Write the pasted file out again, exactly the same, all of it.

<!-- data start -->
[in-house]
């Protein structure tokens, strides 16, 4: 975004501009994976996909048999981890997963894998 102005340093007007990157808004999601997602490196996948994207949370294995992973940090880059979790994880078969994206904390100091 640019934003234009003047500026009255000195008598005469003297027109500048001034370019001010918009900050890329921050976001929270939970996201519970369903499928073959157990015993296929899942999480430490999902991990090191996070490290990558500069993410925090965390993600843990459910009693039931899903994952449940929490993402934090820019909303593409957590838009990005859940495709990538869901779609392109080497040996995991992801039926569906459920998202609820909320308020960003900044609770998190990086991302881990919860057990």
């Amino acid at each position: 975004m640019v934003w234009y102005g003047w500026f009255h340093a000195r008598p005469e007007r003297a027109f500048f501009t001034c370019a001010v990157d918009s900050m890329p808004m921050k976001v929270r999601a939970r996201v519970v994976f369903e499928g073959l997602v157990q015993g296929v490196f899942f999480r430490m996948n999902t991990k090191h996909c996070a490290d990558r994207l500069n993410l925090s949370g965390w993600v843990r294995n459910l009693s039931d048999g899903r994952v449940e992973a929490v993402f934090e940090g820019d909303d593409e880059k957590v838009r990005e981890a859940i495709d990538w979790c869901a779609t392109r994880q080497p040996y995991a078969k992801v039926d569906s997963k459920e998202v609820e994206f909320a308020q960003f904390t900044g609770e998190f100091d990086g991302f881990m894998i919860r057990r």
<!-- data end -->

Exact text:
[in-house]
């Protein structure tokens, strides 16, 4: 975004501009994976996909048999981890997963894998 102005340093007007990157808004999601997602490196996948994207949370294995992973940090880059979790994880078969994206904390100091 640019934003234009003047500026009255000195008598005469003297027109500048001034370019001010918009900050890329921050976001929270939970996201519970369903499928073959157990015993296929899942999480430490999902991990090191996070490290990558500069993410925090965390993600843990459910009693039931899903994952449940929490993402934090820019909303593409957590838009990005859940495709990538869901779609392109080497040996995991992801039926569906459920998202609820909320308020960003900044609770998190990086991302881990919860057990």
């Amino acid at each position: 975004m640019v934003w234009y102005g003047w500026f009255h340093a000195r008598p005469e007007r003297a027109f500048f501009t001034c370019a001010v990157d918009s900050m890329p808004m921050k976001v929270r999601a939970r996201v519970v994976f369903e499928g073959l997602v157990q015993g296929v490196f899942f999480r430490m996948n999902t991990k090191h996909c996070a490290d990558r994207l500069n993410l925090s949370g965390w993600v843990r294995n459910l009693s039931d048999g899903r994952v449940e992973a929490v993402f934090e940090g820019d909303d593409e880059k957590v838009r990005e981890a859940i495709d990538w979790c869901a779609t392109r994880q080497p040996y995991a078969k992801v039926d569906s997963k459920e998202v609820e994206f909320a308020q960003f904390t900044g609770e998190f100091d990086g991302f881990m894998i919860r057990r």